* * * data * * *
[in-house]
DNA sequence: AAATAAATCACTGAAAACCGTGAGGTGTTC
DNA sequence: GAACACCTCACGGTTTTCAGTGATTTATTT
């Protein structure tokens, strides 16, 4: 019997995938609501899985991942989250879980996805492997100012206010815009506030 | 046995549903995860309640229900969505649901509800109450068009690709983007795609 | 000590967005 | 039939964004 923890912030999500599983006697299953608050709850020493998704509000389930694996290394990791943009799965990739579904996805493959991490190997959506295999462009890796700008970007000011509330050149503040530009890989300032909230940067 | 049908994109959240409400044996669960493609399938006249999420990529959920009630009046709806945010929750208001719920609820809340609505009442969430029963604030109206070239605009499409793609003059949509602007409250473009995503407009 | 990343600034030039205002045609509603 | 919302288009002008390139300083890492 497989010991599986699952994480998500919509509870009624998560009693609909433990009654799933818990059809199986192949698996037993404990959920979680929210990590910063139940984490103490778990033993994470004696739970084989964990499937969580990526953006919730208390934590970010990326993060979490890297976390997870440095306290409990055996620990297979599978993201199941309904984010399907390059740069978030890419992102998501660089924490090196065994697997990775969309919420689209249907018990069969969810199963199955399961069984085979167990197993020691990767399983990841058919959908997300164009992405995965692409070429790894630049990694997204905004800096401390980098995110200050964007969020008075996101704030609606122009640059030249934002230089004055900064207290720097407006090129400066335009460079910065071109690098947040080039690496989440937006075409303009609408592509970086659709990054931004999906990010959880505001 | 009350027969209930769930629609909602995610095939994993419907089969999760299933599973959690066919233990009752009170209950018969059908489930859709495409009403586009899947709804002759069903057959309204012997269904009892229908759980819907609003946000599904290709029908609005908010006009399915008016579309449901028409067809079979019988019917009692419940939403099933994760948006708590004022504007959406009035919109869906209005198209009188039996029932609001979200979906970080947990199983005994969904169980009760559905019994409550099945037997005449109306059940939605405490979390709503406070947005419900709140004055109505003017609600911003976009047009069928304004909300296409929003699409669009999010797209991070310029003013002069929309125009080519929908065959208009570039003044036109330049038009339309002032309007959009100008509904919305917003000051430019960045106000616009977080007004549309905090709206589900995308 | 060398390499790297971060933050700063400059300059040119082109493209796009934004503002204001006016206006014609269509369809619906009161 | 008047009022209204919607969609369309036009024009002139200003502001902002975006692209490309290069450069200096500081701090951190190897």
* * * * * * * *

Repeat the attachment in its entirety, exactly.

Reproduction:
[in-house]
DNA sequence: AAATAAATCACTGAAAACCGTGAGGTGTTC
DNA sequence: GAACACCTCACGGTTTTCAGTGATTTATTT
């Protein structure tokens, strides 16, 4: 019997995938609501899985991942989250879980996805492997100012206010815009506030 | 046995549903995860309640229900969505649901509800109450068009690709983007795609 | 000590967005 | 039939964004 923890912030999500599983006697299953608050709850020493998704509000389930694996290394990791943009799965990739579904996805493959991490190997959506295999462009890796700008970007000011509330050149503040530009890989300032909230940067 | 049908994109959240409400044996669960493609399938006249999420990529959920009630009046709806945010929750208001719920609820809340609505009442969430029963604030109206070239605009499409793609003059949509602007409250473009995503407009 | 990343600034030039205002045609509603 | 919302288009002008390139300083890492 497989010991599986699952994480998500919509509870009624998560009693609909433990009654799933818990059809199986192949698996037993404990959920979680929210990590910063139940984490103490778990033993994470004696739970084989964990499937969580990526953006919730208390934590970010990326993060979490890297976390997870440095306290409990055996620990297979599978993201199941309904984010399907390059740069978030890419992102998501660089924490090196065994697997990775969309919420689209249907018990069969969810199963199955399961069984085979167990197993020691990767399983990841058919959908997300164009992405995965692409070429790894630049990694997204905004800096401390980098995110200050964007969020008075996101704030609606122009640059030249934002230089004055900064207290720097407006090129400066335009460079910065071109690098947040080039690496989440937006075409303009609408592509970086659709990054931004999906990010959880505001 | 009350027969209930769930629609909602995610095939994993419907089969999760299933599973959690066919233990009752009170209950018969059908489930859709495409009403586009899947709804002759069903057959309204012997269904009892229908759980819907609003946000599904290709029908609005908010006009399915008016579309449901028409067809079979019988019917009692419940939403099933994760948006708590004022504007959406009035919109869906209005198209009188039996029932609001979200979906970080947990199983005994969904169980009760559905019994409550099945037997005449109306059940939605405490979390709503406070947005419900709140004055109505003017609600911003976009047009069928304004909300296409929003699409669009999010797209991070310029003013002069929309125009080519929908065959208009570039003044036109330049038009339309002032309007959009100008509904919305917003000051430019960045106000616009977080007004549309905090709206589900995308 | 060398390499790297971060933050700063400059300059040119082109493209796009934004503002204001006016206006014609269509369809619906009161 | 008047009022209204919607969609369309036009024009002139200003502001902002975006692209490309290069450069200096500081701090951190190897």